When to Use Scar Creams After Plastic Surgery

Posted By on Sep 9, 2015 in Plastic Surgeon, Plastic Surgery Blogs, Plastic Surgery Risks, Skin Care | 0 comments


Any form of plastic surgery is impossible without the use of incisions, which will inevitably result in scars. Nevertheless, a good surgeon will make every effort to position them within the natural skin folds, beneath the “bikini” line, and other “strategic” places where they are barely detectable.

Some types of plastic surgeries such as breast augmentation, liposuction, and mini facelift use small, hidden incisions that the risk of visible scars is generally not a cause for concern.

However, some procedures such as plastic surgery after weight loss, breast lift/reduction, and tummy tuck require a more extensive use of incisions, thus their scars tend to be more visible, according to Beverly Hills plastic surgeon Dr. Tarick Smaili.

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For these aforementioned procedures, Dr. Smaili says the use of scar creams and other related treatments are usually recommended once the wound is clinically healed, which can take three to four weeks for most patients. He warns that using them too soon could irritate the skin or inhibit the healing process, leading to unfavorable scarring and other complications.

Dr. Smaili says a prudent patient will always ask for her surgeon’s permission before using any plastic surgery scar removal treatment. The general rule of thumb is to avoid scar creams on open wound, he further explains.

Dark ethnic skin, according to studies, is particularly prone to aggressive scars or keloid that appears thick and goes beyond the original site of injury. For this reason, patients with a darker complexion may consider scar treatments while their scars are still immature, i.e., less than six months.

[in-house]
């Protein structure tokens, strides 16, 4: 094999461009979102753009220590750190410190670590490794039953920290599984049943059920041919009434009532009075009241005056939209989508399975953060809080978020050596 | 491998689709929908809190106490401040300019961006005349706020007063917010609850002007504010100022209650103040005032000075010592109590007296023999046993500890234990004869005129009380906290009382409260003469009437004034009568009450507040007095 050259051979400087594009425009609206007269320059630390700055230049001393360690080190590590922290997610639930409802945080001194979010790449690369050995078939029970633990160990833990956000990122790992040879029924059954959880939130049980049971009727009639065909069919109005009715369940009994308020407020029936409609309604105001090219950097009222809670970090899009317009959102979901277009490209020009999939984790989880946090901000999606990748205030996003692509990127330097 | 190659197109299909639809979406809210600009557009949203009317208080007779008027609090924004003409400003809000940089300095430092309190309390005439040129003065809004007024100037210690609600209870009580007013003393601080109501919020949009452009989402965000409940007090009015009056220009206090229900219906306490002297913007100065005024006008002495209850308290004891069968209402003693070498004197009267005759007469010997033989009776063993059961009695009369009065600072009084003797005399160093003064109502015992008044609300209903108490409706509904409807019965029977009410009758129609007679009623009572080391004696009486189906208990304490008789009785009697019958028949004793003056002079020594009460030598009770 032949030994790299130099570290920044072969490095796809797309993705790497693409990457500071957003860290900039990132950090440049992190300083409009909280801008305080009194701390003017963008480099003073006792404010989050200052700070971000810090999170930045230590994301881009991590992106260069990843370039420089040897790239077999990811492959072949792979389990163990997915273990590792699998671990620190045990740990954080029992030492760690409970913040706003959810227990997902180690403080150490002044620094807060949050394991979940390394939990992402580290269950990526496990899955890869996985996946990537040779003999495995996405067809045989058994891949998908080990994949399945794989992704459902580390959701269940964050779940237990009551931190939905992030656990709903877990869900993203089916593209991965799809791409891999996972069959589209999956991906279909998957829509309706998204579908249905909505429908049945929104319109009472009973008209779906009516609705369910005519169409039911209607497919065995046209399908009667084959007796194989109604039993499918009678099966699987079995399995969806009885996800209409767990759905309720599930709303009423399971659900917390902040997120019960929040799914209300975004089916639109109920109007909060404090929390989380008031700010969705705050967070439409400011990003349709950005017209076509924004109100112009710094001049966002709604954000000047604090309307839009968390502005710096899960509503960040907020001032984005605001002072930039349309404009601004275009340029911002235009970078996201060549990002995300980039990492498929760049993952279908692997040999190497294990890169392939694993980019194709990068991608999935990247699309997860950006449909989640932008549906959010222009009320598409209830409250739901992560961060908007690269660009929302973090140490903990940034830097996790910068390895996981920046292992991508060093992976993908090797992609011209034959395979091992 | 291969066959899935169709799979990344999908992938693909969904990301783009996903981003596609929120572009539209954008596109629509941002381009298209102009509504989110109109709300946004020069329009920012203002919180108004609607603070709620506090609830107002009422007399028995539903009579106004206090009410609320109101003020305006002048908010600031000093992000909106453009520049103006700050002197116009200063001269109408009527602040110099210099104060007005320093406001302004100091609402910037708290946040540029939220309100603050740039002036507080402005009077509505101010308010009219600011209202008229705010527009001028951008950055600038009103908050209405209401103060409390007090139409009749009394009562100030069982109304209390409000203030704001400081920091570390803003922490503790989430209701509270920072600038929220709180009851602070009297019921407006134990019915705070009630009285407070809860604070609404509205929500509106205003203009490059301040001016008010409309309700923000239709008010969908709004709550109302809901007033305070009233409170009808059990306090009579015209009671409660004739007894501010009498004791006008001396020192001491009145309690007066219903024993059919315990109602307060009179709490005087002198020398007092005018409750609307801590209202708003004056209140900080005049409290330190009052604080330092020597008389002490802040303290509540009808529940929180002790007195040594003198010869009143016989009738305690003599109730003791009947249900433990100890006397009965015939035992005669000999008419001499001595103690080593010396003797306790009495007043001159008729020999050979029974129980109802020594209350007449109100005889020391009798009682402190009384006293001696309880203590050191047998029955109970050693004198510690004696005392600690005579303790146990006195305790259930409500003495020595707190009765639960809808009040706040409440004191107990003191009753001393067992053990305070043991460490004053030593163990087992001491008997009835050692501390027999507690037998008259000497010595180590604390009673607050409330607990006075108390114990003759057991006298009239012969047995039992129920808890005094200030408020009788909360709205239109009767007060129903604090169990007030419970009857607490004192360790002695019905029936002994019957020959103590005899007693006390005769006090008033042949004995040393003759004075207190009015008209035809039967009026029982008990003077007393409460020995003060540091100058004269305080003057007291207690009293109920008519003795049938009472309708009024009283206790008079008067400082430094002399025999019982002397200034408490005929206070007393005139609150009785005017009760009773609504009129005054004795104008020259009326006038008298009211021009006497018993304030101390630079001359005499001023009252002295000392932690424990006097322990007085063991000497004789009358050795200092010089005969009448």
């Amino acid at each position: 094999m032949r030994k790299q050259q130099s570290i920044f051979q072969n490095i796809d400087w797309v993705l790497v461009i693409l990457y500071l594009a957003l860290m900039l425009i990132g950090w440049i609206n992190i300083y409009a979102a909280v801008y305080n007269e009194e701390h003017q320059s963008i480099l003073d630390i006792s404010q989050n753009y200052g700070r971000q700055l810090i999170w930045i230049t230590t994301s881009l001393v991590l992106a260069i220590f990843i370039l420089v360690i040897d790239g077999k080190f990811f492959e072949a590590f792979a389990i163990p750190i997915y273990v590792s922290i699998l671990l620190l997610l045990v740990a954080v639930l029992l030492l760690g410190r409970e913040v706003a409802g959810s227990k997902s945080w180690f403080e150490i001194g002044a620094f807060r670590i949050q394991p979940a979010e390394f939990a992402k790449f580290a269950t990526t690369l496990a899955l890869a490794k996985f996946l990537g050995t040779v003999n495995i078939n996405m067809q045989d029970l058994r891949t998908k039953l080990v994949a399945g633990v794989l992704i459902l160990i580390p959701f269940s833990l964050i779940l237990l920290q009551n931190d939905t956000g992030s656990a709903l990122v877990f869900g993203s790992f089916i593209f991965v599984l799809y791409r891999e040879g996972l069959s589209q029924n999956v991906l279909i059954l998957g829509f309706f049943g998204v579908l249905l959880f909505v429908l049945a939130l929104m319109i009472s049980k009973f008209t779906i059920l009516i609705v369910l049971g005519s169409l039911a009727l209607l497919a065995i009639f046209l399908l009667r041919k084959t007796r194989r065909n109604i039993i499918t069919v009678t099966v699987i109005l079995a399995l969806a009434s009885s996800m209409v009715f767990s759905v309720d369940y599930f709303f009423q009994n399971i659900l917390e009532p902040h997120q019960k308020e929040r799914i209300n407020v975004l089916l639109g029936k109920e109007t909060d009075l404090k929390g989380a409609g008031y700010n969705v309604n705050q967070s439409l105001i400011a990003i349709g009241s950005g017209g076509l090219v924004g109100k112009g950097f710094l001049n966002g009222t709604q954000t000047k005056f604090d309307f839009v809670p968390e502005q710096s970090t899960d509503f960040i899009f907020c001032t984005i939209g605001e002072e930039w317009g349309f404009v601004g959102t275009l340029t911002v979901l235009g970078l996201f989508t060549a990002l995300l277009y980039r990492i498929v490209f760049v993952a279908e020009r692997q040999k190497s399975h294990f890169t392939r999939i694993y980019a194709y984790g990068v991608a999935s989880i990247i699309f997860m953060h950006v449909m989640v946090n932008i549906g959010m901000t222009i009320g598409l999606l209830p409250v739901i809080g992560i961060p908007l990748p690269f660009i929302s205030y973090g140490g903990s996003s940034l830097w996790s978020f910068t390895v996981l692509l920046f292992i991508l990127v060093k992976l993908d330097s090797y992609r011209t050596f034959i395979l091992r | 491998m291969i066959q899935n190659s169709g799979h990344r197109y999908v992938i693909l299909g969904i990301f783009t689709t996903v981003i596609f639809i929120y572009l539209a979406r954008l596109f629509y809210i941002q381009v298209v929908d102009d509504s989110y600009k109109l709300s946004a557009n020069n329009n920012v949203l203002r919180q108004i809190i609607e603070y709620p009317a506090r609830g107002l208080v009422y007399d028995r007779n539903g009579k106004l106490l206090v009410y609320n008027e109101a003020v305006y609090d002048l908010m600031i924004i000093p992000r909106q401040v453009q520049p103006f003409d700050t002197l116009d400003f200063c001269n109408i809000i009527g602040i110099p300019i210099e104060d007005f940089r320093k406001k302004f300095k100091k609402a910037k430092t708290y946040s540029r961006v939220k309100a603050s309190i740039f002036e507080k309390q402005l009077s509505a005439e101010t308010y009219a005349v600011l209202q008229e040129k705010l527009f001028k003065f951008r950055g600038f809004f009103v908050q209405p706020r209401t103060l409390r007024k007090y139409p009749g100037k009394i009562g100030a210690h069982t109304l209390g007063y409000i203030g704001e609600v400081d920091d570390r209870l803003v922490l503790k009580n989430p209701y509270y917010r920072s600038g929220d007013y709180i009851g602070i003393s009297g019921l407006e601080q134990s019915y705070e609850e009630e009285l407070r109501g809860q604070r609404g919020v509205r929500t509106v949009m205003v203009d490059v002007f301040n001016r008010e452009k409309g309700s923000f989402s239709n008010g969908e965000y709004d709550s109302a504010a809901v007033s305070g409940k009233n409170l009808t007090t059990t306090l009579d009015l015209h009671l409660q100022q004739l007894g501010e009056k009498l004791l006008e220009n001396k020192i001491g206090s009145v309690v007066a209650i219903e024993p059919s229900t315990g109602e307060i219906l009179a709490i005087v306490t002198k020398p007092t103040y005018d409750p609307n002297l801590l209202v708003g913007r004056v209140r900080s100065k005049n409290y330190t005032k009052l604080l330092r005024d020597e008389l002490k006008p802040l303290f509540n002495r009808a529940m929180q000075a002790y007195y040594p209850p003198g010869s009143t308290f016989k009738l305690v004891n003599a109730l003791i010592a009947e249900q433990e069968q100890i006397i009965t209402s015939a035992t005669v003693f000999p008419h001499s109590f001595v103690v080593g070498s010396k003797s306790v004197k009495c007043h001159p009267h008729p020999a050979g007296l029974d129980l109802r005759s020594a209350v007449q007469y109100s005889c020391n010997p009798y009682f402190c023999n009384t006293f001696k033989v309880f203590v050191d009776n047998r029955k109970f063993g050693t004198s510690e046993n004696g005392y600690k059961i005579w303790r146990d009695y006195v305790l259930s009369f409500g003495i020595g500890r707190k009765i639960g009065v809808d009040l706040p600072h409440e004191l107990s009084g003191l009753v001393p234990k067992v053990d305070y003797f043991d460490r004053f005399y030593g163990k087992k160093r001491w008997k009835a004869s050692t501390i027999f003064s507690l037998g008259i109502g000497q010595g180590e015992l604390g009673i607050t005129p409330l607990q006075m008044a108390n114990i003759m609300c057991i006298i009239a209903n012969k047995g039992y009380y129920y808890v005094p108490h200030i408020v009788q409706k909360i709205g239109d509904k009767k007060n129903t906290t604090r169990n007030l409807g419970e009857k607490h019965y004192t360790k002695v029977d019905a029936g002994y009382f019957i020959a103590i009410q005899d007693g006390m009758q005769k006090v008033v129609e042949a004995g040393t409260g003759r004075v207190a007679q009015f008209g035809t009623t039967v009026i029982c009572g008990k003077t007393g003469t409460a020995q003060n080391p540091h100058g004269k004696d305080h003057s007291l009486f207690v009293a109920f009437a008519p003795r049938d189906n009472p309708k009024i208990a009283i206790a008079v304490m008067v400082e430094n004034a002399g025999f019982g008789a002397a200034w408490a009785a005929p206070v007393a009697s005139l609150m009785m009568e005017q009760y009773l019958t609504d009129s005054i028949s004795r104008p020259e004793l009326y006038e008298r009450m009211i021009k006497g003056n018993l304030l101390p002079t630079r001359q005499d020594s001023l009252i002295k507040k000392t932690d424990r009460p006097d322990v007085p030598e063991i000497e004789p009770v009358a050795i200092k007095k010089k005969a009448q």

Silicone tapes and sheets are believed to be particularly ideal for preventing or treating thick and raised scars because of their gentle pressure and their ability to create a warm, moist environment that promotes good healing. In fact, some surgeons even instruct their patients to use them as long as tolerated.

A good alternative or complement to silicone sheet is scar massage, which aims to break up the scar tissue that may form within the skin surface. Studies have suggested that immature scars, or less than six months to a year of surgery, respond well to this treatment especially when used together with scar creams.

Most popular scar creams today contain silicone and other ingredients known for their hydrating, healing effects.

For stubborn raised scars, Dr. Smaili says steroid injections might be a better option, although they should be used judiciously and must be deep enough to prevent hypopigmentation (treated area turning white) and skin irregularities.

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